ANSWER: Ten Tefachim is the minimum height which an area needs in order to have the status of an independent domain. For example, the laws of Shabbos state that an area is considered an independent Reshus ha'Yachid only when it has a height (or depth) of ten Tefachim. One who carries from a private domain which lacks that height into Reshus ha'Rabim does not transgress the Isur d'Oraisa of Hotza'ah on Shabbos. In the case of the Gemara here, a pit which is ten Tefachim deep is an independent domain. Accordingly, if an area must be fit for sowing in order to be redeemed according to the Torah's prescribed formula, the pit must be judged independently (since it is an independent domain from the field). When the pit is full of water it is not considered fit for sowing.
In contrast, when the pit is less than ten Tefachim, it does not have the status of an independent domain and is still considered part of the field. Since the rest of the field is fit for sowing, the pit is evaluated according to the way the entire field is evaluated. (See RASHBA.)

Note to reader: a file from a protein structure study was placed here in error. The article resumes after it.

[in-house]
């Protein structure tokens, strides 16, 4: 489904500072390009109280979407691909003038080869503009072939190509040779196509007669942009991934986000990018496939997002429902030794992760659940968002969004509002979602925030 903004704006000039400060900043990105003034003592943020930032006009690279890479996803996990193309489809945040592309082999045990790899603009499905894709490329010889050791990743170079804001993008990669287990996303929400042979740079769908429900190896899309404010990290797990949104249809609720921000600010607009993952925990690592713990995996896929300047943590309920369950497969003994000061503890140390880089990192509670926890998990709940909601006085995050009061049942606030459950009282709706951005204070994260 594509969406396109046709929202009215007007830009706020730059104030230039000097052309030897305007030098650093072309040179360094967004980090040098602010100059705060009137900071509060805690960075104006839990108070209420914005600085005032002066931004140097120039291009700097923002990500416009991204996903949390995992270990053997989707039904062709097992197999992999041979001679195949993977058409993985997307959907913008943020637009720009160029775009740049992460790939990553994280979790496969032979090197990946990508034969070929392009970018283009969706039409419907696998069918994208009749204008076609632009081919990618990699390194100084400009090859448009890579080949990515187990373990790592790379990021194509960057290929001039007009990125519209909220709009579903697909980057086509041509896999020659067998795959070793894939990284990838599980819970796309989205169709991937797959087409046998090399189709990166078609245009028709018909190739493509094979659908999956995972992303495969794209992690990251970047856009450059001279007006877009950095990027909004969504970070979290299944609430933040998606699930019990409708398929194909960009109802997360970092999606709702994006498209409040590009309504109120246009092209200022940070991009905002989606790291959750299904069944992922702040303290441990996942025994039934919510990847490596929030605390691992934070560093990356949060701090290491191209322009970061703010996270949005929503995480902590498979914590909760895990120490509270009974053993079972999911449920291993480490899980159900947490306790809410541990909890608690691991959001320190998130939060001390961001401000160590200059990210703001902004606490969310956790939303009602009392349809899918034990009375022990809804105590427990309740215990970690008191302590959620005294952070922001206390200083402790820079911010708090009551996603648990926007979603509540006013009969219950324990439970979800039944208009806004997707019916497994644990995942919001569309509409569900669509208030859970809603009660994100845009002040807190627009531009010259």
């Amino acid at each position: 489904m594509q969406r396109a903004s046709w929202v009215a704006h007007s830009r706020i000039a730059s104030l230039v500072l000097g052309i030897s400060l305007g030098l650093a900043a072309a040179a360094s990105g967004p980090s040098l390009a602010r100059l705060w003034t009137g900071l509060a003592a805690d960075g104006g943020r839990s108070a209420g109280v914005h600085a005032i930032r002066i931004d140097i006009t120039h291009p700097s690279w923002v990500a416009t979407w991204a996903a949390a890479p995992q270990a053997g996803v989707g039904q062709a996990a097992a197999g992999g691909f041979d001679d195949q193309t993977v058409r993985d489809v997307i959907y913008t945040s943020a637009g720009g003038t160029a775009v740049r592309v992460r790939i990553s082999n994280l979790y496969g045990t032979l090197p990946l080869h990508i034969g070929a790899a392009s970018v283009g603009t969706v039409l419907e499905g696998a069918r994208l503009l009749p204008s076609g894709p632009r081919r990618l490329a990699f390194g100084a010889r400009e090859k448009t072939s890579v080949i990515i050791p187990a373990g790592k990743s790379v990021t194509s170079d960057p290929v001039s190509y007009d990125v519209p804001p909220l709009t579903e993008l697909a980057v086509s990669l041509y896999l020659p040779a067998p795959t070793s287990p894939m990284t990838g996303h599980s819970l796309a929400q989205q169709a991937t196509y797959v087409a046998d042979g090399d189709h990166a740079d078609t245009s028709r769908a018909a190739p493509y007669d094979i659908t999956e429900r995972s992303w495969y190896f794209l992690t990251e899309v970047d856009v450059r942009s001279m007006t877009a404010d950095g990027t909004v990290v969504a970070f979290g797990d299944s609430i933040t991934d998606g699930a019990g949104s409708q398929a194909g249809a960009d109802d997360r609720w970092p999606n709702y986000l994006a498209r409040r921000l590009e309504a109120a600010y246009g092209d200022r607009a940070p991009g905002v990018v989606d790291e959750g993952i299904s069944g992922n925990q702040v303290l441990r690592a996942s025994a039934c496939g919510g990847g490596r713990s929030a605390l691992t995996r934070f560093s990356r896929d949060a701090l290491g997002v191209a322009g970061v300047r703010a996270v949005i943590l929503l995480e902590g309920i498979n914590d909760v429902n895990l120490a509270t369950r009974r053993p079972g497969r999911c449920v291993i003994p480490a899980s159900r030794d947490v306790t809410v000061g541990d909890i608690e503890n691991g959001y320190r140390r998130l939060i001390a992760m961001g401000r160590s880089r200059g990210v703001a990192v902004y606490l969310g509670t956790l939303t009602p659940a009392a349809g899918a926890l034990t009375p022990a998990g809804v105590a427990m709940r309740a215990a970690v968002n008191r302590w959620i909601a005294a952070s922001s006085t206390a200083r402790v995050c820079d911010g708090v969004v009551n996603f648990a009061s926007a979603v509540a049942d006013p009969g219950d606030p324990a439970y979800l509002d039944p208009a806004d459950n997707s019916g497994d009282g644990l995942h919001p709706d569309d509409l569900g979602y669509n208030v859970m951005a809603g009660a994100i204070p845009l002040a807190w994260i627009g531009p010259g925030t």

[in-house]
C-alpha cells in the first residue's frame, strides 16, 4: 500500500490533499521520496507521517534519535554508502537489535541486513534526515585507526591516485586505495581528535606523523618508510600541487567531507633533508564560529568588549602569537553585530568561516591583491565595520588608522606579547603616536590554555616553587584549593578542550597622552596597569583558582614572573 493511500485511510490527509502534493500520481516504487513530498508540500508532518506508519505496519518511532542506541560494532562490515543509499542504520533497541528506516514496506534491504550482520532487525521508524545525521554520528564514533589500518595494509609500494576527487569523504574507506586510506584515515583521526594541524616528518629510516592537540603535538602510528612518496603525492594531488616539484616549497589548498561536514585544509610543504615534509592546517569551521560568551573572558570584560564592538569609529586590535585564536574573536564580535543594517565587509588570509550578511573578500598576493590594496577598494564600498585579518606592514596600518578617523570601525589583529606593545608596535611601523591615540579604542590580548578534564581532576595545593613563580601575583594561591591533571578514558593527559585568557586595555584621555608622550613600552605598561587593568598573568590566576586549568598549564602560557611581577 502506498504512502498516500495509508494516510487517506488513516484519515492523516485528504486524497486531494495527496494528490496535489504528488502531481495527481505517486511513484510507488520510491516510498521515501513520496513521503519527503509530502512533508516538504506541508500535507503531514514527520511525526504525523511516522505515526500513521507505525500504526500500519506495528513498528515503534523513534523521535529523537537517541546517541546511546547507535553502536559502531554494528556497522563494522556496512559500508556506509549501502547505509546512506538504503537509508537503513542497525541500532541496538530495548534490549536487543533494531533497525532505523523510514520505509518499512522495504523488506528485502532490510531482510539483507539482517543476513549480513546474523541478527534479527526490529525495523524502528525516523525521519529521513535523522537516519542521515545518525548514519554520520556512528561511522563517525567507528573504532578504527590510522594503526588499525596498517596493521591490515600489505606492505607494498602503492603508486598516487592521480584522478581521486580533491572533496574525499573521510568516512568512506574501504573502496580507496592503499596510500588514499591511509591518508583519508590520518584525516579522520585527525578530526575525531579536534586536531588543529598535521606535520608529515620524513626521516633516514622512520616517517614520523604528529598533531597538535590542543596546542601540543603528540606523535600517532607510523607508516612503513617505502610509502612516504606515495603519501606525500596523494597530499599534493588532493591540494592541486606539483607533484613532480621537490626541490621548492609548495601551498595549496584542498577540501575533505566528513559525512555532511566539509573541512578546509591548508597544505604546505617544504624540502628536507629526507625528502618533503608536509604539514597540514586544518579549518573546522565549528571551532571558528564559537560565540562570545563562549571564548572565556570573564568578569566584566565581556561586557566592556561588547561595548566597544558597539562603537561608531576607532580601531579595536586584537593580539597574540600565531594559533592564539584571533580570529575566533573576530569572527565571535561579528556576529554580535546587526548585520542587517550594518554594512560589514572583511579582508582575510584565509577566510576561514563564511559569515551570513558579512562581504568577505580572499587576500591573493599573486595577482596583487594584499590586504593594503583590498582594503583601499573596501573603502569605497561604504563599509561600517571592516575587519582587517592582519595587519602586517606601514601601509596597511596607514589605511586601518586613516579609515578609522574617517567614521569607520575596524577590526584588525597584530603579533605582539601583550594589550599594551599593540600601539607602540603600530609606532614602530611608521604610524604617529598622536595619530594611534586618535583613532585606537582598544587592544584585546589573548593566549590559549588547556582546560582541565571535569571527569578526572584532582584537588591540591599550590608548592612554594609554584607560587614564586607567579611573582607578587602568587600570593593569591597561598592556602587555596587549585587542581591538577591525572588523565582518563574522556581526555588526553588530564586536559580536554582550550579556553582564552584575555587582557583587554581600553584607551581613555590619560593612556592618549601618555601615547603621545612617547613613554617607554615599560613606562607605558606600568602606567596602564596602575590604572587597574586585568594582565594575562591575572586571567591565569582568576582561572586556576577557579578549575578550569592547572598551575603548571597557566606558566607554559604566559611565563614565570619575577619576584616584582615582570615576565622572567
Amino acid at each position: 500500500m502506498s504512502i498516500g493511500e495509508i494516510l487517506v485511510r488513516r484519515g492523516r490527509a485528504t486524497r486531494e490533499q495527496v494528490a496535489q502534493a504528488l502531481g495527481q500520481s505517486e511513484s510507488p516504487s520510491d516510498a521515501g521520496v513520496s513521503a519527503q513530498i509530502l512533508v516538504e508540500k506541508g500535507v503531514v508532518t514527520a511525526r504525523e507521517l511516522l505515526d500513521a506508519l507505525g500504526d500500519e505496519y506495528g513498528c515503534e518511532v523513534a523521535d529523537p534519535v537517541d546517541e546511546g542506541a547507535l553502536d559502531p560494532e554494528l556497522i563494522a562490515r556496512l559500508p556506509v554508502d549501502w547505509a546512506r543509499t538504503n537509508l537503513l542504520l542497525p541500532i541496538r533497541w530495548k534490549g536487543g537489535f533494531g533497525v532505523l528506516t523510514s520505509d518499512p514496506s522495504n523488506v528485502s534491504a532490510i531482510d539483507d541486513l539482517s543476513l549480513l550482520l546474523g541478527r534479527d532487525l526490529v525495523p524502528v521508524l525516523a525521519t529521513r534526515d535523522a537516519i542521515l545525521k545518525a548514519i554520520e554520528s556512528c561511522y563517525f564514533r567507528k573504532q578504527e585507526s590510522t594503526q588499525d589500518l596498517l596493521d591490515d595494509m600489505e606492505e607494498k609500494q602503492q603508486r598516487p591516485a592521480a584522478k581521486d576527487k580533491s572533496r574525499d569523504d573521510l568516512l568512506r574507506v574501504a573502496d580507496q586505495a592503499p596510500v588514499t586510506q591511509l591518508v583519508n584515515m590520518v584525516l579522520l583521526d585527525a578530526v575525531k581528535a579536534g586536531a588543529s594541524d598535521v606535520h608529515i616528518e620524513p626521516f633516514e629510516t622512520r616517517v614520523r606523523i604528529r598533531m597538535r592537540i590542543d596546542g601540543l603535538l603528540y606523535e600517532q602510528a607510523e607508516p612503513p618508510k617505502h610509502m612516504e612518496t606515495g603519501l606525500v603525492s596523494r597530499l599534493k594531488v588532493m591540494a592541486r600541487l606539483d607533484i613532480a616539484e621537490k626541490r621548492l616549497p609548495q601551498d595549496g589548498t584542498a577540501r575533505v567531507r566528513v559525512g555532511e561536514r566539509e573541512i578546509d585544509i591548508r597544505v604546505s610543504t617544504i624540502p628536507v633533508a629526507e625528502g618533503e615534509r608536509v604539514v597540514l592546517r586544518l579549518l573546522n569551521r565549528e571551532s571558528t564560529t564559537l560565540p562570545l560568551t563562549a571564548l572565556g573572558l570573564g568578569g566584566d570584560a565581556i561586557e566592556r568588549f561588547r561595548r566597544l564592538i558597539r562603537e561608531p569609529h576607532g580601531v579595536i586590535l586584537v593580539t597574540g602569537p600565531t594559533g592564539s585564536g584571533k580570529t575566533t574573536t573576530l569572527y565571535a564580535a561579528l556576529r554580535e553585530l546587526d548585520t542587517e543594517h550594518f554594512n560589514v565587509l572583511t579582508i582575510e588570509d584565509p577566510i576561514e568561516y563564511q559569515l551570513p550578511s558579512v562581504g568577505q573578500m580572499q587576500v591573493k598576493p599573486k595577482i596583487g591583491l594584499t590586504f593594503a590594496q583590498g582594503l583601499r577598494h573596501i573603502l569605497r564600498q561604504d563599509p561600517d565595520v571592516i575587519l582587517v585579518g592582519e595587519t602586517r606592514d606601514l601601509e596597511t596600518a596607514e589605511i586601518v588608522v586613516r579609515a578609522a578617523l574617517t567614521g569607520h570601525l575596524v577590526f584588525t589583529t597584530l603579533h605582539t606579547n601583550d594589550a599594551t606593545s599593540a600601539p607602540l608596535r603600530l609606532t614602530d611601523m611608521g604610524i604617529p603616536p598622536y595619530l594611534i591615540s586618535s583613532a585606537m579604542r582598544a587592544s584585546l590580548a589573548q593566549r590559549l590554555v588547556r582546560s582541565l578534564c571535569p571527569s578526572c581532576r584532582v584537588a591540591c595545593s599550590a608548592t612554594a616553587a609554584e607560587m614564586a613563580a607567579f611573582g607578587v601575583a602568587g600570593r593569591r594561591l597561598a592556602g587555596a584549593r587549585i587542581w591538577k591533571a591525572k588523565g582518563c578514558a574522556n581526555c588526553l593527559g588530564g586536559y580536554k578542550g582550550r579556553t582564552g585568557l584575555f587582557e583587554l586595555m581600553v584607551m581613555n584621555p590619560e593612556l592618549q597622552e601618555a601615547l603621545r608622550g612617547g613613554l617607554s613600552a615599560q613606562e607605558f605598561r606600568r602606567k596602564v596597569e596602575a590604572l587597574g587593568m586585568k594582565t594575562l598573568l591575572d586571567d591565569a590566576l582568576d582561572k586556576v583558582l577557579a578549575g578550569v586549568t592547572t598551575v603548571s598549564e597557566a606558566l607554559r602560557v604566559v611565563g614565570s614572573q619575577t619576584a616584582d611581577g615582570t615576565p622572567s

61b----------------------------------------61b

2) THE POSITIVE AND NEGATIVE ELEMENTS OF A "TENAI"
QUESTION: The Mishnah (61a) quotes Rebbi Meir who maintains that every statement of Tenai (condition) must be "like the Tenai of Bnei Gad and Bnei Reuven." The Gemara cites proof for Rebbi Meir's opinion from the verses which discuss the Tenai that Avraham Avinu stated when he made Eliezer swear that he would travel to Avraham's family to seek a wife for Yitzchak.
RASHI (DH bi'Shlama) explains the Gemara's proof. Rebbi Meir maintains that a statement of Tenai must include explicit mention of both the positive and negative elements; mention of one does not imply the other. Avraham Avinu said that Eliezer would be subject to the oath (or "curse") "if you do not go to my father's house and to my family and take a wife for my son" (Bereishis 24:38). Although this statement implies that if Eliezer does go, he will not be subject to the oath, nevertheless Avraham Avinu explicitly added that "you will take a wife for my son from my family and from my father's house, and you will be absolved from my oath" (24:40-41). Avraham Avinu's explicit mention of both the positive and negative elements of the oath teaches that every Tenai must express both the positive and negative elements and one cannot be inferred from the other.